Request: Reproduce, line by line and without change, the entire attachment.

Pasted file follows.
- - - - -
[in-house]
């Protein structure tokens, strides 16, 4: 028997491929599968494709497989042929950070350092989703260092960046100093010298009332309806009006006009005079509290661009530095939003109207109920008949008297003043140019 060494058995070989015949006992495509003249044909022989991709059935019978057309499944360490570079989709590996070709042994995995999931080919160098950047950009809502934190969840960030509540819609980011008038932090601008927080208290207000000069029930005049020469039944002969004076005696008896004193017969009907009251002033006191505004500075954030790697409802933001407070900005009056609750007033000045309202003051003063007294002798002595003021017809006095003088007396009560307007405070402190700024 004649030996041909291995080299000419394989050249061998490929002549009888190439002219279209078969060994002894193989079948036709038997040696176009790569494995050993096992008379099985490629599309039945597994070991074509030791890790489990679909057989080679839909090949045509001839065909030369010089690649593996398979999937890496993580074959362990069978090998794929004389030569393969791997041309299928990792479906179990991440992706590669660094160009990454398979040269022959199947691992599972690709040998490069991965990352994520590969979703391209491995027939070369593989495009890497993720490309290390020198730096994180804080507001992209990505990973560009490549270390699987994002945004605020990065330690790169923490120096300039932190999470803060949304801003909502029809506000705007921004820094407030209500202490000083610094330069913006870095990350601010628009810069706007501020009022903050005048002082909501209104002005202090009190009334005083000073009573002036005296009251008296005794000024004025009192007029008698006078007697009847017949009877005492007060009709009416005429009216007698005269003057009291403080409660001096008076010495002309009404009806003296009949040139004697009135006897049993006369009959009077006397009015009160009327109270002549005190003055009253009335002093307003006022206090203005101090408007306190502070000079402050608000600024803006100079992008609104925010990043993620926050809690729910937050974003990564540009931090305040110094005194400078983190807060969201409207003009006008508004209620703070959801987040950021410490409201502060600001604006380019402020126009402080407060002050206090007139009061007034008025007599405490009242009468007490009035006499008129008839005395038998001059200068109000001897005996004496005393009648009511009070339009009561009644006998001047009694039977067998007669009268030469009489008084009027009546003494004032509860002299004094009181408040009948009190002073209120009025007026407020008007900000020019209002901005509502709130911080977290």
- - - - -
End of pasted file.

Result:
[in-house]
């Protein structure tokens, strides 16, 4: 028997491929599968494709497989042929950070350092989703260092960046100093010298009332309806009006006009005079509290661009530095939003109207109920008949008297003043140019 060494058995070989015949006992495509003249044909022989991709059935019978057309499944360490570079989709590996070709042994995995999931080919160098950047950009809502934190969840960030509540819609980011008038932090601008927080208290207000000069029930005049020469039944002969004076005696008896004193017969009907009251002033006191505004500075954030790697409802933001407070900005009056609750007033000045309202003051003063007294002798002595003021017809006095003088007396009560307007405070402190700024 004649030996041909291995080299000419394989050249061998490929002549009888190439002219279209078969060994002894193989079948036709038997040696176009790569494995050993096992008379099985490629599309039945597994070991074509030791890790489990679909057989080679839909090949045509001839065909030369010089690649593996398979999937890496993580074959362990069978090998794929004389030569393969791997041309299928990792479906179990991440992706590669660094160009990454398979040269022959199947691992599972690709040998490069991965990352994520590969979703391209491995027939070369593989495009890497993720490309290390020198730096994180804080507001992209990505990973560009490549270390699987994002945004605020990065330690790169923490120096300039932190999470803060949304801003909502029809506000705007921004820094407030209500202490000083610094330069913006870095990350601010628009810069706007501020009022903050005048002082909501209104002005202090009190009334005083000073009573002036005296009251008296005794000024004025009192007029008698006078007697009847017949009877005492007060009709009416005429009216007698005269003057009291403080409660001096008076010495002309009404009806003296009949040139004697009135006897049993006369009959009077006397009015009160009327109270002549005190003055009253009335002093307003006022206090203005101090408007306190502070000079402050608000600024803006100079992008609104925010990043993620926050809690729910937050974003990564540009931090305040110094005194400078983190807060969201409207003009006008508004209620703070959801987040950021410490409201502060600001604006380019402020126009402080407060002050206090007139009061007034008025007599405490009242009468007490009035006499008129008839005395038998001059200068109000001897005996004496005393009648009511009070339009009561009644006998001047009694039977067998007669009268030469009489008084009027009546003494004032509860002299004094009181408040009948009190002073209120009025007026407020008007900000020019209002901005509502709130911080977290």